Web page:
Except that all of this is totally unacceptable. And none of this should be accepted.

These are not just a collection of individual agonies, burdens of misfortune or happenstance. Society is not merely the totality of individual interactions that somehow, by chance, add up to this matrix of overlapping and reinforcing cruelties. It is the other way around. This society and this world has a structure that took shape before you were born, a structure that provides a framework and gives dimension to your lives and to the lives of those around you. Yes, you have individual choices and particular personalities. But you live in a world where your wants and desires—and your means for pursuing those wants and desires—are shaped by structures of society that are bigger than you. It is these larger structures and forces that need to be—and can be—radically changed.

As much as many of you long to change the world, you are fighting and thinking and learning and dreaming with both hands tied behind your back. This is because you have been lied to. And not just about some incidental matters. You have been lied to about the things that matter most of all. You’ve been lied to so systematically and from so many angles—and those lies have been repeated to you, including by people you trust and by people who should know better—that even as you struggle for things that only revolution and communism can even begin to deal with, let alone solve, you remain convinced that communism should be...the furthest thing from your mind.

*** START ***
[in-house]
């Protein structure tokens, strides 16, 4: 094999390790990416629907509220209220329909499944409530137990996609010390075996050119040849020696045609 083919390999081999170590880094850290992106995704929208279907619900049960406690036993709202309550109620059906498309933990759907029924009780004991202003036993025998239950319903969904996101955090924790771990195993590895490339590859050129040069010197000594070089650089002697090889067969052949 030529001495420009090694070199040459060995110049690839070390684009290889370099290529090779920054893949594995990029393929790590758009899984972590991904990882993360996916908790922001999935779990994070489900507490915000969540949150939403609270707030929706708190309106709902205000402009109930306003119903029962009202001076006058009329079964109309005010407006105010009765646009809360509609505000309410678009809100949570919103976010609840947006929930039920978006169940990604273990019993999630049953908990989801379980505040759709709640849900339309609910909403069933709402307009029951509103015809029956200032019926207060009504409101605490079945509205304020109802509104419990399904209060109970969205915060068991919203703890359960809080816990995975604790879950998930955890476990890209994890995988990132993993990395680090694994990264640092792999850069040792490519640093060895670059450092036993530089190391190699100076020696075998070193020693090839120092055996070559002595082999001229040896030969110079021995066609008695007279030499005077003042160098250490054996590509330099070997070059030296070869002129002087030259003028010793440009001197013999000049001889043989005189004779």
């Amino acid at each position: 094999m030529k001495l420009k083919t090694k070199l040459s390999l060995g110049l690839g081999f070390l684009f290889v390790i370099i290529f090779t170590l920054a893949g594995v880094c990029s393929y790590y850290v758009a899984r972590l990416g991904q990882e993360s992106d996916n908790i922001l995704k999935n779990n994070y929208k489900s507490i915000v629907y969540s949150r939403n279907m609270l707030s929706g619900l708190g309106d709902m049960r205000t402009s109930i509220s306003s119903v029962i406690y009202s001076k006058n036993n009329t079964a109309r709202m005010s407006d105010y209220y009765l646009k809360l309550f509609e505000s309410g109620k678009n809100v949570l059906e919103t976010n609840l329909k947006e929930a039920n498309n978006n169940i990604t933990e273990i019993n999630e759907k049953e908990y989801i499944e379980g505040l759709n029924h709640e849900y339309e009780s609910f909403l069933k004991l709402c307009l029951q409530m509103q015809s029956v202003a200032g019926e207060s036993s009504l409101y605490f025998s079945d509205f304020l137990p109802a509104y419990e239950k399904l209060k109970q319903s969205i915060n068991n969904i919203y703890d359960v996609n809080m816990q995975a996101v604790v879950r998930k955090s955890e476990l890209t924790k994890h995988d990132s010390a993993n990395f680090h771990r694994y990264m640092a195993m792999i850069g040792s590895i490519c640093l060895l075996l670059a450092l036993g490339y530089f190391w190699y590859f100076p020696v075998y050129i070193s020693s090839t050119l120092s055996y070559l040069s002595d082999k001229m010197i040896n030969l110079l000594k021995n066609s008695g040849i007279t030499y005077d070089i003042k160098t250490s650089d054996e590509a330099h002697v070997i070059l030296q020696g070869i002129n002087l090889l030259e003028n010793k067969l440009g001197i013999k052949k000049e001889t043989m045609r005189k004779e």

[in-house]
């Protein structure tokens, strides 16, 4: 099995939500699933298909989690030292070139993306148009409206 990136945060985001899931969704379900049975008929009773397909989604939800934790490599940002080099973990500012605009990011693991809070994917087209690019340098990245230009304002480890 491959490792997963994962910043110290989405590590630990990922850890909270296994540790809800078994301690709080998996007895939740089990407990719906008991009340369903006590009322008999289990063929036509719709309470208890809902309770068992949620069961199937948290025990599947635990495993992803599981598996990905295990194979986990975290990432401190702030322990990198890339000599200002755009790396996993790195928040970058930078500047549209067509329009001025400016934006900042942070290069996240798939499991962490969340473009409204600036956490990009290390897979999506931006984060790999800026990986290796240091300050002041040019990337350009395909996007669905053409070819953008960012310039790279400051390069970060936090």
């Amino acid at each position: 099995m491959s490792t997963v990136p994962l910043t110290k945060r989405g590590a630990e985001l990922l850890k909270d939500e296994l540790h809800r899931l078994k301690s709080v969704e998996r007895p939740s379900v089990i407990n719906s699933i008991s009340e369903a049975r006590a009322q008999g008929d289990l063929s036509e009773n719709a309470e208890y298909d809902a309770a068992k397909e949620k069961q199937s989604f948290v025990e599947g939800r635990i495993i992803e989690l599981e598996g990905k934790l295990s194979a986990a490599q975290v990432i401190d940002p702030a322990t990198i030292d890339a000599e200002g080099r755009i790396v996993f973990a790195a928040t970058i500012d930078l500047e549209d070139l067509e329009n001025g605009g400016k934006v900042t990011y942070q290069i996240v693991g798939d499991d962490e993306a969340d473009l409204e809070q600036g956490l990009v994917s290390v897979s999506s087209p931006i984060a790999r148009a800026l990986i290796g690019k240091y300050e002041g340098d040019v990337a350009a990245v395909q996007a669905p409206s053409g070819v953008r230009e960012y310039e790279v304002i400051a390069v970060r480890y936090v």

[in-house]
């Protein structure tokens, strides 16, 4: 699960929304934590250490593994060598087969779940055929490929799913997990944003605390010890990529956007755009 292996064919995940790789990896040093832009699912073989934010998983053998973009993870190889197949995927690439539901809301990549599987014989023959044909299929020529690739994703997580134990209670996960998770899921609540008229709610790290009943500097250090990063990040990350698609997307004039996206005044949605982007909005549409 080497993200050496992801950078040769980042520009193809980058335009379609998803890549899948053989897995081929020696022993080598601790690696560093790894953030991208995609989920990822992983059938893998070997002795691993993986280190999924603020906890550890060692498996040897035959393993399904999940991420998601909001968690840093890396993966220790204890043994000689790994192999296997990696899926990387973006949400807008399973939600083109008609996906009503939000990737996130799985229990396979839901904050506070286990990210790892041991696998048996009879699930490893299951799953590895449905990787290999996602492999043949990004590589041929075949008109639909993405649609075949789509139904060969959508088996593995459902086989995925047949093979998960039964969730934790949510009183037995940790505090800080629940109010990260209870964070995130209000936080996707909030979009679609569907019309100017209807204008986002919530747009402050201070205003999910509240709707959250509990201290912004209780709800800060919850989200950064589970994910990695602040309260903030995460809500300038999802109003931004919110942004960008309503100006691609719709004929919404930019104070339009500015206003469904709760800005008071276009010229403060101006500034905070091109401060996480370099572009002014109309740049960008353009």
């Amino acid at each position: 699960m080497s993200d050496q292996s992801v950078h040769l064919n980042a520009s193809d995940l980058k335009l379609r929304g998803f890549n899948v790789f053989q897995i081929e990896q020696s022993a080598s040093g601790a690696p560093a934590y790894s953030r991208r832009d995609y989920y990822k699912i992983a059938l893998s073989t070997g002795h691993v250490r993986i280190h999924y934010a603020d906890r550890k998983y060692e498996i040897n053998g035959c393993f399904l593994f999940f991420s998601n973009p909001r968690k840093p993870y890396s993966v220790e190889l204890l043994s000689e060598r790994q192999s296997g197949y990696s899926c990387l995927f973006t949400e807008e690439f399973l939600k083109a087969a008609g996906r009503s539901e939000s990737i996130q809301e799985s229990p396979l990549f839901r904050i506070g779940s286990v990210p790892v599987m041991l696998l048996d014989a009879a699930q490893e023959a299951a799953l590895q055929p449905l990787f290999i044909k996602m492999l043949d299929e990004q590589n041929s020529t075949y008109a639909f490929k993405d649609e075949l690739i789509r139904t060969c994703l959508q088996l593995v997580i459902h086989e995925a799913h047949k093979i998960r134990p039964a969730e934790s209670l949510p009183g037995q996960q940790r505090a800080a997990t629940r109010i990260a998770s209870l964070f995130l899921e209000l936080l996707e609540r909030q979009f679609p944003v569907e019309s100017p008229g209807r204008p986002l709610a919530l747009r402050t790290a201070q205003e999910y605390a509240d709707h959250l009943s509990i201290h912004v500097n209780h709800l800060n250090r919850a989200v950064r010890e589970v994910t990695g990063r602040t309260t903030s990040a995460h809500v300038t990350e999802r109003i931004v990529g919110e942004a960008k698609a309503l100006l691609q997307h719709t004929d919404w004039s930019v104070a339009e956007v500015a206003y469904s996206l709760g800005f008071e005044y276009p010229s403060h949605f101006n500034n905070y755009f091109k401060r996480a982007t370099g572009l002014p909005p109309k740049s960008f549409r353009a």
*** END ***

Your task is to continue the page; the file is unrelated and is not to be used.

The truth is, every idea you have, every hurt you experience, every dream you come up with is taking place inside a prison of these lies—these lies that say, this is just the way the world has to be, that all this is just some outgrowth of an unchangeable human nature, that any attempt to really change it, especially in any radical way, especially in a revolutionary and a communist way, can only lead to disaster. (Just pause and consider how damning it is of today’s political and intellectual climate that the word “radical”—which only means getting to the root—is deemed scary and “beyond the pale!!”)

They tell you that communism may sound like a good idea, but it will never work. And you believe this, even though no one has ever really proven it to you.